Mali’s embattled coup leader, Captain Amadou Sanogo, has called for outside help as advancing Tuareg and Islamist fighters seized ground, including a key northern town, from overwhelmed soldiers.
The Mali army said early yesterday it had pulled its troops out of two towns in the country’s northeast, hours after Tuareg separatist rebels forced them out of the strategic town of Kidal.
“We have strategically abandoned our positions in the towns of Ansogo and Bourem to reinforce our positions in Gao,” the army said in a statement.
Gao is the largest town in northern Mali that remains under the control of Mali’s new ruling junta.
The appeal from Sanogo came on Friday as the week-old junta, already frozen out by its foreign allies, stares down possible economic sanctions from neighboring countries, demanding a return to democracy, which could cripple the landlocked nation.
Angry at the old government’s “incompetence” in dealing with the conflict, the renegade soldiers chased Malian President Amadou Toumani Toure out of power on March 22, a move which prompted stiff rebukes from abroad.
“The rebels continue to attack our country and terrorize our people,” coup leader Sanogo said at the military barracks outside Bamako which have become the junta’s headquarters.
“The situation is now critical, our army needs support from Mali’s friends to save the civilian population and protect Mali’s territorial integrity.”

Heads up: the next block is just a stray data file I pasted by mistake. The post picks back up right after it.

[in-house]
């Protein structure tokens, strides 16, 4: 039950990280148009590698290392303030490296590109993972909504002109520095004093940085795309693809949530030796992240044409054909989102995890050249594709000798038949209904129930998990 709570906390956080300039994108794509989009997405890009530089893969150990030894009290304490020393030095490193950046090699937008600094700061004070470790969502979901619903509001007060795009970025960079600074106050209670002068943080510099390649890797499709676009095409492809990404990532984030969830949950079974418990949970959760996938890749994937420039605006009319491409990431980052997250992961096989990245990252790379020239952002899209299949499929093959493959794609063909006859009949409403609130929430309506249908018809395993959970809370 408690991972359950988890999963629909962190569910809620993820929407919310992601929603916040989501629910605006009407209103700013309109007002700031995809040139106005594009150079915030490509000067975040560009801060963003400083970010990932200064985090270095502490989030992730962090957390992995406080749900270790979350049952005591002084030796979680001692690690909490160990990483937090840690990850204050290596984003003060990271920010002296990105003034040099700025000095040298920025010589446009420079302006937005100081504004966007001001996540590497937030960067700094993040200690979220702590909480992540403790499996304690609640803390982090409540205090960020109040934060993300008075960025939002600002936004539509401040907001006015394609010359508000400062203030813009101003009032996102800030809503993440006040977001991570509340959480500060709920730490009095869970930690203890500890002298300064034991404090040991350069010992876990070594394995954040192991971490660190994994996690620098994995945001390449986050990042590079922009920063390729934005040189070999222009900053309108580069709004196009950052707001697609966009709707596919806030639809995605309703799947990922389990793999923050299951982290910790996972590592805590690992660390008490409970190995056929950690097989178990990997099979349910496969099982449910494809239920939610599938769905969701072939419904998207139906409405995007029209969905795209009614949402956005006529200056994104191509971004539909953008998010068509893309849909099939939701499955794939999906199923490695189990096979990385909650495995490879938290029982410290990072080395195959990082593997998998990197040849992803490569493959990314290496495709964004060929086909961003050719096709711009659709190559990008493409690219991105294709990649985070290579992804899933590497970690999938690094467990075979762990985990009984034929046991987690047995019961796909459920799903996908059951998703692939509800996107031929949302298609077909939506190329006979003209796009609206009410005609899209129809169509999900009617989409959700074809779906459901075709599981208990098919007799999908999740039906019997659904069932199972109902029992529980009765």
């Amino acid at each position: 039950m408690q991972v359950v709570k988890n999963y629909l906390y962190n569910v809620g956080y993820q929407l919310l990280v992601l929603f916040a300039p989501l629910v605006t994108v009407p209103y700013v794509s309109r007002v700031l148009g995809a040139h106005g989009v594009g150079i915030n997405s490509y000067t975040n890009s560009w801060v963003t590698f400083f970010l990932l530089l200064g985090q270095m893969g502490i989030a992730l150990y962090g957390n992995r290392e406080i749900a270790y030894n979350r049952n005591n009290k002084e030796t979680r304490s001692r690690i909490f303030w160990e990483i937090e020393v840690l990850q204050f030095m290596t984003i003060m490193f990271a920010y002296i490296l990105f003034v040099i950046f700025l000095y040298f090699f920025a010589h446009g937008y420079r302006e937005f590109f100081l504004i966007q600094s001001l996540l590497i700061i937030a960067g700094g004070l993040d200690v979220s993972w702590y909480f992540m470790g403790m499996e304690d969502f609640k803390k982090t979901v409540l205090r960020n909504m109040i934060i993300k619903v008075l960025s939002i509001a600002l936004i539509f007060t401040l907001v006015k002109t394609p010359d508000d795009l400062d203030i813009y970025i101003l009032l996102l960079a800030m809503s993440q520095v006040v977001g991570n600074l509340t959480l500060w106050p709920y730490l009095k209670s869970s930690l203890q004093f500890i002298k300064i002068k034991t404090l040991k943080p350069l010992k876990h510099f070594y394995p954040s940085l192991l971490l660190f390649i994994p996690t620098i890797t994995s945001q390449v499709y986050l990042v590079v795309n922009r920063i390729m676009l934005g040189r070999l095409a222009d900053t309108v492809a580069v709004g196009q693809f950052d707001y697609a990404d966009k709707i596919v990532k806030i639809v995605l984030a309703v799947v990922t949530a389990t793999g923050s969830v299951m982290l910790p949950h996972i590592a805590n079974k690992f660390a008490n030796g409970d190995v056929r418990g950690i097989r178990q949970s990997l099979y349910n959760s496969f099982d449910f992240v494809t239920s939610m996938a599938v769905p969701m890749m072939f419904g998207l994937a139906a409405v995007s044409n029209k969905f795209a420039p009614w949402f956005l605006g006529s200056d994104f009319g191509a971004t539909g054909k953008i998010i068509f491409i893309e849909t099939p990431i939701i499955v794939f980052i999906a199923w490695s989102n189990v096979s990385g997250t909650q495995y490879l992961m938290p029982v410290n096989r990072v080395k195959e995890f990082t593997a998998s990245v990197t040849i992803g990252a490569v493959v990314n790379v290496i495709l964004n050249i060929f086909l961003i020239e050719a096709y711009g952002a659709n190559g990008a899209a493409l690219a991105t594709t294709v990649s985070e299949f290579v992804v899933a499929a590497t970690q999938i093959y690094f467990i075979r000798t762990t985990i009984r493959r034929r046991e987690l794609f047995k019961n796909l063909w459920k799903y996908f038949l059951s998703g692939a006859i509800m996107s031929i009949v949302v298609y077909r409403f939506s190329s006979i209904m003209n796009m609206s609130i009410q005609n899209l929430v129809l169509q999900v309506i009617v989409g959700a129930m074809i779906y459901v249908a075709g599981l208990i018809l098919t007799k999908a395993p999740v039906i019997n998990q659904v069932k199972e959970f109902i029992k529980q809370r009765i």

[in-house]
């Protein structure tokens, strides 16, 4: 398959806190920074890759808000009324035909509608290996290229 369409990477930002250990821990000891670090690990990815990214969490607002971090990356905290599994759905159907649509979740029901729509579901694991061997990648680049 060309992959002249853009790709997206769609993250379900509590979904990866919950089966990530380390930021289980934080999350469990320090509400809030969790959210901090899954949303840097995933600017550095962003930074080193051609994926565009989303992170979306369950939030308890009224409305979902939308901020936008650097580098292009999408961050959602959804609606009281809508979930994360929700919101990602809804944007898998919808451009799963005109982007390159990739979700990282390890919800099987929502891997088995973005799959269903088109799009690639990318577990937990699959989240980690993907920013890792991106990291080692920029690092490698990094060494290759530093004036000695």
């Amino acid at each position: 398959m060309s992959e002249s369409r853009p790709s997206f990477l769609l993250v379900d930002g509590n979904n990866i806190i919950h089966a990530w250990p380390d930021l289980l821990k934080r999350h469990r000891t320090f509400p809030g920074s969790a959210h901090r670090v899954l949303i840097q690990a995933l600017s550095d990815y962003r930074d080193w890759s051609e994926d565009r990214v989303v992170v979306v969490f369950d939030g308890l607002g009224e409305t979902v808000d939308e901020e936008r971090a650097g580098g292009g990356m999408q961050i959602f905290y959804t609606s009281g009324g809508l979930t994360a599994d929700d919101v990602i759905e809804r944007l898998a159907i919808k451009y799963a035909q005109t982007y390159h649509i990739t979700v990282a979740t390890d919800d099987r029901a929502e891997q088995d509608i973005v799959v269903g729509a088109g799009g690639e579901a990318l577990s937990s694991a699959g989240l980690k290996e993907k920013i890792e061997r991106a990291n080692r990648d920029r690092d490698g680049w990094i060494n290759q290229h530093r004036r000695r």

After heavy fighting, Tuareg separatist rebels and an allied armed Islamist group on Friday entered Kidal, 1,000km from the capital.
“The rebels are in charge, the army put up no resistance,” after 48 hours of fighting, a teacher said on condition of anonymity.
A witness said looting followed the fall of Kidal.
Malian troops were seen fleeing toward the larger city of Gao, home to a regional military base which is believed to be one of the rebel’s next targets along with the fabled city of Timbuktu.
Sanogo, speaking on public TV, said the new ruling junta would do everything “to assure the security of the people and property” in Kidal and was “preparing to return there.”
On its Web site, Azawad National Liberation Movement (MNLA) spokesman Bakaye Ag Hamed Ahamed said the movement would “continue the offensive against two other regional capitals to dislodge the Malian regime and its army.”
Fighting alongside the MNLA were Islamists of the group Ansar Dine (“Defenders of Faith,” in Arabic) which has emerged on their flanks in recent weeks.
The relationship is ambiguous but Ansar Dine — which aims to establish Shariah, or Islamic law, in the region — has appeared to take the lead under renowned Tuareg rebel Iyad Ag Ghaly.